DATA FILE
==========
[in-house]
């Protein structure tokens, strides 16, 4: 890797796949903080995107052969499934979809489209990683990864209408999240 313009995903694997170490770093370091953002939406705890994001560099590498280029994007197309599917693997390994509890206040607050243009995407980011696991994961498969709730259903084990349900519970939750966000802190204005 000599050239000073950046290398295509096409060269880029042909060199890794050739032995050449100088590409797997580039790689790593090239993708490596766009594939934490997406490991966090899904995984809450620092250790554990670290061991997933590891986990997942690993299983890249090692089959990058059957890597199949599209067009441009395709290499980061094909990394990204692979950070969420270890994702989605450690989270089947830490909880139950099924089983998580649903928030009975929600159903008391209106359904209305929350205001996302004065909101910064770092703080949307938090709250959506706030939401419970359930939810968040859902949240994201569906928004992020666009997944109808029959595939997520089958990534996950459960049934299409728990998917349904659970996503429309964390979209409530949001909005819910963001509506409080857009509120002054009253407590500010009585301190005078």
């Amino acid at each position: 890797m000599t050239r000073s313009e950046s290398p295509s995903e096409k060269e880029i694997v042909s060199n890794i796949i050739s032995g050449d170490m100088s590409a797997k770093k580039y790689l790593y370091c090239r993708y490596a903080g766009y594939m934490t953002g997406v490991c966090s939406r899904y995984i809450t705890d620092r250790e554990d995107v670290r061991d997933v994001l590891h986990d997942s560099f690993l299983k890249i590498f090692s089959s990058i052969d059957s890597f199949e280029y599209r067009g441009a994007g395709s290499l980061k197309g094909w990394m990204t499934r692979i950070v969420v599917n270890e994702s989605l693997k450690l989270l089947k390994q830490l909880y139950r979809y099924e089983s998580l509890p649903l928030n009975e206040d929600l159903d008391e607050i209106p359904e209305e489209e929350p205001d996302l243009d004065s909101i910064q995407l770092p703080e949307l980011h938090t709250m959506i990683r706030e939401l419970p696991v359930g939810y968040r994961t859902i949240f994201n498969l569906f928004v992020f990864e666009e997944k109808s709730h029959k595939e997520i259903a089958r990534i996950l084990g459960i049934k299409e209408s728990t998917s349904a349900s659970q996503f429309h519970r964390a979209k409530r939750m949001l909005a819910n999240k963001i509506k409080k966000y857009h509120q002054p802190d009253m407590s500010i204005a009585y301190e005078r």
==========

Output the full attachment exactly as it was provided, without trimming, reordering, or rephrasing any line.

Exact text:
[in-house]
């Protein structure tokens, strides 16, 4: 890797796949903080995107052969499934979809489209990683990864209408999240 313009995903694997170490770093370091953002939406705890994001560099590498280029994007197309599917693997390994509890206040607050243009995407980011696991994961498969709730259903084990349900519970939750966000802190204005 000599050239000073950046290398295509096409060269880029042909060199890794050739032995050449100088590409797997580039790689790593090239993708490596766009594939934490997406490991966090899904995984809450620092250790554990670290061991997933590891986990997942690993299983890249090692089959990058059957890597199949599209067009441009395709290499980061094909990394990204692979950070969420270890994702989605450690989270089947830490909880139950099924089983998580649903928030009975929600159903008391209106359904209305929350205001996302004065909101910064770092703080949307938090709250959506706030939401419970359930939810968040859902949240994201569906928004992020666009997944109808029959595939997520089958990534996950459960049934299409728990998917349904659970996503429309964390979209409530949001909005819910963001509506409080857009509120002054009253407590500010009585301190005078």
């Amino acid at each position: 890797m000599t050239r000073s313009e950046s290398p295509s995903e096409k060269e880029i694997v042909s060199n890794i796949i050739s032995g050449d170490m100088s590409a797997k770093k580039y790689l790593y370091c090239r993708y490596a903080g766009y594939m934490t953002g997406v490991c966090s939406r899904y995984i809450t705890d620092r250790e554990d995107v670290r061991d997933v994001l590891h986990d997942s560099f690993l299983k890249i590498f090692s089959s990058i052969d059957s890597f199949e280029y599209r067009g441009a994007g395709s290499l980061k197309g094909w990394m990204t499934r692979i950070v969420v599917n270890e994702s989605l693997k450690l989270l089947k390994q830490l909880y139950r979809y099924e089983s998580l509890p649903l928030n009975e206040d929600l159903d008391e607050i209106p359904e209305e489209e929350p205001d996302l243009d004065s909101i910064q995407l770092p703080e949307l980011h938090t709250m959506i990683r706030e939401l419970p696991v359930g939810y968040r994961t859902i949240f994201n498969l569906f928004v992020f990864e666009e997944k109808s709730h029959k595939e997520i259903a089958r990534i996950l084990g459960i049934k299409e209408s728990t998917s349904a349900s659970q996503f429309h519970r964390a979209k409530r939750m949001l909005a819910n999240k963001i509506k409080k966000y857009h509120q002054p802190d009253m407590s500010i204005a009585y301190e005078r």